If you want to learn more - email me - identitystuff @ and I'll take you through the how.

Wednesday, August 23, 2006

IBM buys ISS

IBM to acquire Internet Security Systems
Cash deal values Internet Security at $1.3 billion, or $28 a share


Now that's some news! I wonder what it feels like to write a $1.3B check...

How Many Roles Would You Like With That?

As I was loading the dishwasher last night I was thinking about roles and role definitions and the good and the bad and asked myself the question –

Is role definition really about roles, access levels, or something else?

When I think about defining roles I think of what it takes to manage them and then what is the REAL point of a role. Is it to help group users in another way, such as access levels, or is it a way to assign trust to user type (assuming higher up the food chain you go you gain more trust), or is it simply a component of identity?

The other questions that followed were - why would anyone want to ever go down the road of defining roles in the first place, especially since users are the most transient component of a company. People come and go all the time, especially contractors. So why would anyone try to define a role unless it was to assign a level of trust and to set up rules for access to networks, infrastructure, or applications?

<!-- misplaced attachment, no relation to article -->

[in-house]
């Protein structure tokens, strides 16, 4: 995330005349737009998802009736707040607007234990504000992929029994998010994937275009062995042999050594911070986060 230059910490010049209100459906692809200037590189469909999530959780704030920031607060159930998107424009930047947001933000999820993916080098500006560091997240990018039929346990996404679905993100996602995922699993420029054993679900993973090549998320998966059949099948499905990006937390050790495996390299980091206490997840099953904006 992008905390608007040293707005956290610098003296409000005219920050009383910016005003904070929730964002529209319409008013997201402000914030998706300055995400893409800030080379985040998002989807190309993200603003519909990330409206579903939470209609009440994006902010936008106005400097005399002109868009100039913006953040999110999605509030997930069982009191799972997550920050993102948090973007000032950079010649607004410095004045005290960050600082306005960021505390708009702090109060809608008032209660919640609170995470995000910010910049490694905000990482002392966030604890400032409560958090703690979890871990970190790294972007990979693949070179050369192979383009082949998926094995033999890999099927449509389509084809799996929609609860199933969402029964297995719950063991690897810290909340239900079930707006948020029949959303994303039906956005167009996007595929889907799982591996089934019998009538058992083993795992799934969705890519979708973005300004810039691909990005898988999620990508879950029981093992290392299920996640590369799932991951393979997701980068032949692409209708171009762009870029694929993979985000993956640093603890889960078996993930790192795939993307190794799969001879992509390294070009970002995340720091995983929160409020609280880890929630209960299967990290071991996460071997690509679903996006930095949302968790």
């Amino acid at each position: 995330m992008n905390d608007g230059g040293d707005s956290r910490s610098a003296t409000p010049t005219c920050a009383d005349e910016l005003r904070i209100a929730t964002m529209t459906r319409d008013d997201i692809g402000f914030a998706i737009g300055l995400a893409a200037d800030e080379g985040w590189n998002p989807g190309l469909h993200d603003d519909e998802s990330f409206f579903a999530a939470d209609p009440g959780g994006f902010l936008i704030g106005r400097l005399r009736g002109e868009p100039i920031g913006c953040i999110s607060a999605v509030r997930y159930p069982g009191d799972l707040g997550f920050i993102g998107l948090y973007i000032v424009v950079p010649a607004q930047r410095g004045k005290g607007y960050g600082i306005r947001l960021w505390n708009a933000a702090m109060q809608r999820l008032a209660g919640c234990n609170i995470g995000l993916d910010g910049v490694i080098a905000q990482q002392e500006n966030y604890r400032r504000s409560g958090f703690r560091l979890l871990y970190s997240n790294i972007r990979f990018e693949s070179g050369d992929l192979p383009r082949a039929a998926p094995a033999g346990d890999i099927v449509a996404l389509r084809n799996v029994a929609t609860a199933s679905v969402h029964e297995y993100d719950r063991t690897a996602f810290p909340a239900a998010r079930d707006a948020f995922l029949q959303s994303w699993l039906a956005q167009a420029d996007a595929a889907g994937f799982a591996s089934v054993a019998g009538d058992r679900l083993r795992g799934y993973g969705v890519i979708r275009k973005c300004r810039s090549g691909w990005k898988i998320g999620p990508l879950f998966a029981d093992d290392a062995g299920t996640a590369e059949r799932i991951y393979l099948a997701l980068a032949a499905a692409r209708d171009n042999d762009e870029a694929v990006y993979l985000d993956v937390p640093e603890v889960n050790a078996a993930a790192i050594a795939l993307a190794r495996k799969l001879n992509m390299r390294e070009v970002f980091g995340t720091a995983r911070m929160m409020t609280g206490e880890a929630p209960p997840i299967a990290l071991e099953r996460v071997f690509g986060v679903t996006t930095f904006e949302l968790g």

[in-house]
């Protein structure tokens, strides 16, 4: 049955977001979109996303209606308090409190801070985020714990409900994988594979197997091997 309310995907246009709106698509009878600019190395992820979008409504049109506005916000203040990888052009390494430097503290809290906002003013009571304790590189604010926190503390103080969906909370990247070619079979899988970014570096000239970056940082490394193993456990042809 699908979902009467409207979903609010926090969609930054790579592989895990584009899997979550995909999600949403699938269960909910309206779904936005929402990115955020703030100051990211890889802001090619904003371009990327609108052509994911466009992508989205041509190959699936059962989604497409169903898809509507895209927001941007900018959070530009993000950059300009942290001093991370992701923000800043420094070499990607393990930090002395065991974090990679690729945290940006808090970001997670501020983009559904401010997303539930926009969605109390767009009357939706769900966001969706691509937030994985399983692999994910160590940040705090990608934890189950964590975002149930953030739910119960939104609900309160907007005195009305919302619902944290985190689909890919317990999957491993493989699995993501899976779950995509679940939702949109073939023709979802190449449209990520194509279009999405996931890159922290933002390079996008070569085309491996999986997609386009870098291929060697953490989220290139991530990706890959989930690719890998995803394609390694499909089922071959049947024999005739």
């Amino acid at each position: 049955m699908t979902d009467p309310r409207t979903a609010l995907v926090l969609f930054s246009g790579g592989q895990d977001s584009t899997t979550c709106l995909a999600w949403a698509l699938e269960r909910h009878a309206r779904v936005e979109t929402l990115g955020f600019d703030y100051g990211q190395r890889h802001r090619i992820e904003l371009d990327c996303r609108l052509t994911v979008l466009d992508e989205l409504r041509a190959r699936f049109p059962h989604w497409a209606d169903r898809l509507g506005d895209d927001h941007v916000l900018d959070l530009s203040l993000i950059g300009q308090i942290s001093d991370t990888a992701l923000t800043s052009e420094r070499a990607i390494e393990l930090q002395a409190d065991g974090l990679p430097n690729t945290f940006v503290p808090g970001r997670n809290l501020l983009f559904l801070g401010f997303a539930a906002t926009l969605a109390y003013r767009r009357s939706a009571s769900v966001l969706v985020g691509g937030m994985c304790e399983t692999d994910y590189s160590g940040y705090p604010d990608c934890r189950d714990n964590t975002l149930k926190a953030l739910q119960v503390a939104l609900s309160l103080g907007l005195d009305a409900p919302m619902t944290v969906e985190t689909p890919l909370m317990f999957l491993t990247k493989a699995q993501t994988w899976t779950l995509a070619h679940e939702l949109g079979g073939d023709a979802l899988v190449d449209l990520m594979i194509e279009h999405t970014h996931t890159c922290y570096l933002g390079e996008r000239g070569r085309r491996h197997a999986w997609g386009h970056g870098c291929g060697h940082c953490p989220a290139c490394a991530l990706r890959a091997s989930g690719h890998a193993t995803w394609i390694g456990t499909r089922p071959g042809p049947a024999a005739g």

If roles are about access, then why wouldn’t you define roles for the applications and then maximize your directory group structure so you assign roles to a FAR less transient population (you don’t bring dozens of applications up every week, right?), and then define access by user or group, where the groups are where trust is assessed and assigned.

What’s missing here? I am asking the identity community for feedback here. If you blog a response, please email the URL back to me at identitystuff @, otherwise leave one here…

Friday, August 18, 2006

The PAC-LAC Connection

The PAC-LAC Connection

Nishant had blogged about the convergence of Physical and Logical access control a while back, and with the number of things coming out of the US Government, I can assure you that this will be a major concern going forward. The activist stunt (my perception) pulled by the fruitcake in VT, Catherine C. Mayo, will certainly help justify the need for identity and access control to be very tightly coupled. Anywhooooo….

So I have been working a lot in two areas recently – HSPD-12 and CIP 001-009 (NERC Critical Infrastructure Protection). Both of the major initiatives signal, I believe, the inevitability of Physical Access Control (PAC) and Logical Access Control (LAC) combining to ultimately be able to enforce access policy to physical structures and data.